Politically Objectionable, Objectively Thrilling ‘The Terminal List’ pushes Chris Pratt further to the Hollywood Edge


Last year, Chris Pratt showed up in The Tomorrow War. A bland-looking cookie-cutter sci-fi actioner from Amazon Prime. That bland visual look from Amazon is back along with Chris Pratt to deliver a rock’em sock ’em nauseating vengeance trip where the violent ends barely justify the means.

This is the meat and potatoes, airport paperback style of Amazon’s previous J.R. series (Jack Ryan and Jack Reacher) only with the violence turned 11 and politics shifted far right into pro-torture Dick Cheney territory. I am all for a good torture scene and am not easily queasy. But when the connection to the torturer and victim is tenuous at best and we haven’t seen the victim do anything particularly nasty or even be taken seriously, it’s not as fun to watch. Take for instance similar material in American Assassin.

In that film, the torturer (Taylor Kitsch, also in The Terminal List) is confronting his former CIA handler who left him for dead (Michael Keaton) so it is very cathartic for these characters to meet. It also helps that the character played by Michael Keaton is a very gung-ho, “get on with it type” and accepting of his fate. He even makes jokes and eggs his torturer on to make it easier for the audience to take. Here, we just have to wait for the squealer to give up the information we know he will give up, so it feels excessive.

***SPOILER ALERT BEGINS***

Still, I found admiration in the show for its willingness to make audiences squeamish. I just wish it had the guts to follow through on many of its character depictions. For example, the big bad in this show is shadowy in a way that is so upfront that it takes a journalistic character to outline their involvement in the story. After condemning this character, the story lets them off the hook. This show isn’t big on the justice system, and that’s completely fine, but why should it pretend to care? A gruesome Last Blood-Esque send-off for the primary antagonist would have been very welcome. Instead, we listen to a whiney awful speech from the journalist character as she pleads to James Reece who just murdered a man outside the door how if he murders just one more person of the scores he’s already killed, THEN, he will be just as bad as the person responsible for the whole conspiracy he’s been chasing.

The Terminal List paints a picture of a world where death is the only satisfying answer. It is the only element of change these characters go through, and this journalist knows that after they witness him kill a CEO in a terrorist bombing on a public street. So it’s very unsatisfying when the show refuses to follow through on James Reece’s bloody vengeance spree, possibly because of old-fashioned female politics behind the scenes. What’s more unsatisfying is despite all the journalistic evidence laid out, nobody goes to jail. There’s no justice, no lasting consequences. For a show that bothers to set up a moral voice with their own plot it completely abandons any long-term payoff for an audience. For the cost of the show to Amazon, was it worth it?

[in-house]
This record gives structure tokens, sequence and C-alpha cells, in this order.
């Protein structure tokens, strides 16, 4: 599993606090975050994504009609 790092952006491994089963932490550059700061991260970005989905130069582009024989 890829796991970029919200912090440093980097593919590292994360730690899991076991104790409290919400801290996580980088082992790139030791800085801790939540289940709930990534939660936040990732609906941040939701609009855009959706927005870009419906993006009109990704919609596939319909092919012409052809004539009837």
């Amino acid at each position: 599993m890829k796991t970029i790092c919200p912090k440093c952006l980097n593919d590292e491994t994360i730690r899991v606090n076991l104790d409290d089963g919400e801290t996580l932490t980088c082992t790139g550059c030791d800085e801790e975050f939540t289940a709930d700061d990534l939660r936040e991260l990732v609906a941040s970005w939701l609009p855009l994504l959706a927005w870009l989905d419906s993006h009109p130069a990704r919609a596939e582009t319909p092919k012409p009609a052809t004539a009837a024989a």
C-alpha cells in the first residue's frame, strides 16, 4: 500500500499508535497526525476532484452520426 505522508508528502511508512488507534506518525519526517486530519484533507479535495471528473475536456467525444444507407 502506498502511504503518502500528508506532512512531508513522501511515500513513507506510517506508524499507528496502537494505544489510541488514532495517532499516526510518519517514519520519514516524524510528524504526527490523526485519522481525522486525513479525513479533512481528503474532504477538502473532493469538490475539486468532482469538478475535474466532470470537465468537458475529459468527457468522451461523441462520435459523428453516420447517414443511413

***SPOILER ALERT ENDS***

Despite its genre trappings and muted colour palette, this is a AAA production. The acting all around is solid and there are enough set pieces to satisfy blockbuster fans. Antoine Fuqua (The Equalizer 2) directs the first episode and looking onscreen despite the show not being gorgeously framed, there is not a location that feels green-screened. Everything looks shot on location with Experienced Hollywood actors like Chris Pratt. A network show would have Taylor Kitsch or Jean Tripplehorn lead, but this show can afford to have Riley Keough (Mad Max: Fury Road, The Girlfriend Experience) in the thankless wife role.

Overall, the show delivers on its low-hanging source material with aplomb, but when with minor changes it could have had a more satisfying ending, it is a bit harder to recommend.

Overall Rating: B

The Terminal List is available to stream in eight episodes on Amazon Prime video.

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